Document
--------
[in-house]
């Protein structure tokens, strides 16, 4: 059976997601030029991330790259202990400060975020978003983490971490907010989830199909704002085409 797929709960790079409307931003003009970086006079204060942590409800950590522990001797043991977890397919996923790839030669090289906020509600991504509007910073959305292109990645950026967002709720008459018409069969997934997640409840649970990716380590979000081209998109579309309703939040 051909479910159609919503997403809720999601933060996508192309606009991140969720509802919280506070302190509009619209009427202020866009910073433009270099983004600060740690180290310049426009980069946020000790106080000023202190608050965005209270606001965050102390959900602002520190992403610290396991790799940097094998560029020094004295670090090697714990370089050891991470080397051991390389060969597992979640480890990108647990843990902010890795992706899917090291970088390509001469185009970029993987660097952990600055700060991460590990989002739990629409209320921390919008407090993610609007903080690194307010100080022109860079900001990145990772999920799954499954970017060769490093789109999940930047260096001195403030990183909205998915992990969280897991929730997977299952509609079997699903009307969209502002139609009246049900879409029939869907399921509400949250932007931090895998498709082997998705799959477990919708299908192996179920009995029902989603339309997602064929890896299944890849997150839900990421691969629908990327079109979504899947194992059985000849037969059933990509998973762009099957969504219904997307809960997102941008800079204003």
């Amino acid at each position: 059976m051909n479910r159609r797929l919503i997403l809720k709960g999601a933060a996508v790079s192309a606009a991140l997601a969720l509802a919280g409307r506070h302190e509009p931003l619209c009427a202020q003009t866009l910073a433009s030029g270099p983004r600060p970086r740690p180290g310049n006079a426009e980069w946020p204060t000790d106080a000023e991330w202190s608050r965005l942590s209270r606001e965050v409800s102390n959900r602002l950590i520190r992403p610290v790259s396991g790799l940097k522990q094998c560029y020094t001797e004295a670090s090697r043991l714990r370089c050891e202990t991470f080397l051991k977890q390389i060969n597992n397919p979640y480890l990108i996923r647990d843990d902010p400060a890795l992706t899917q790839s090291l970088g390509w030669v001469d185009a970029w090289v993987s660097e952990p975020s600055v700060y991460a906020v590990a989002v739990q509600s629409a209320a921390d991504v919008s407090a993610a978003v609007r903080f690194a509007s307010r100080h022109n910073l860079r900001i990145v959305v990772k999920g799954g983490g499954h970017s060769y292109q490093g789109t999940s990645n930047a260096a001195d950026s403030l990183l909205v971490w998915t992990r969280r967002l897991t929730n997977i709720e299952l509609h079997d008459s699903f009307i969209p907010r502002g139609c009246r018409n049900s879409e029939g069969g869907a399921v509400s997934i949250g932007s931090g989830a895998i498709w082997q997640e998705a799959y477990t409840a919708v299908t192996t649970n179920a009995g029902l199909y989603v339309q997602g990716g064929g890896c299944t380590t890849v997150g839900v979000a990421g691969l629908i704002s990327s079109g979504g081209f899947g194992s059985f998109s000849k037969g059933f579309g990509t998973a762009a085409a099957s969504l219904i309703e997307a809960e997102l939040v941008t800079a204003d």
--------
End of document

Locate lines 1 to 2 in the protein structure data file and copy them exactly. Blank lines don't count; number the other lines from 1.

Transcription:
[in-house]
């Protein structure tokens, strides 16, 4: 059976997601030029991330790259202990400060975020978003983490971490907010989830199909704002085409 797929709960790079409307931003003009970086006079204060942590409800950590522990001797043991977890397919996923790839030669090289906020509600991504509007910073959305292109990645950026967002709720008459018409069969997934997640409840649970990716380590979000081209998109579309309703939040 051909479910159609919503997403809720999601933060996508192309606009991140969720509802919280506070302190509009619209009427202020866009910073433009270099983004600060740690180290310049426009980069946020000790106080000023202190608050965005209270606001965050102390959900602002520190992403610290396991790799940097094998560029020094004295670090090697714990370089050891991470080397051991390389060969597992979640480890990108647990843990902010890795992706899917090291970088390509001469185009970029993987660097952990600055700060991460590990989002739990629409209320921390919008407090993610609007903080690194307010100080022109860079900001990145990772999920799954499954970017060769490093789109999940930047260096001195403030990183909205998915992990969280897991929730997977299952509609079997699903009307969209502002139609009246049900879409029939869907399921509400949250932007931090895998498709082997998705799959477990919708299908192996179920009995029902989603339309997602064929890896299944890849997150839900990421691969629908990327079109979504899947194992059985000849037969059933990509998973762009099957969504219904997307809960997102941008800079204003």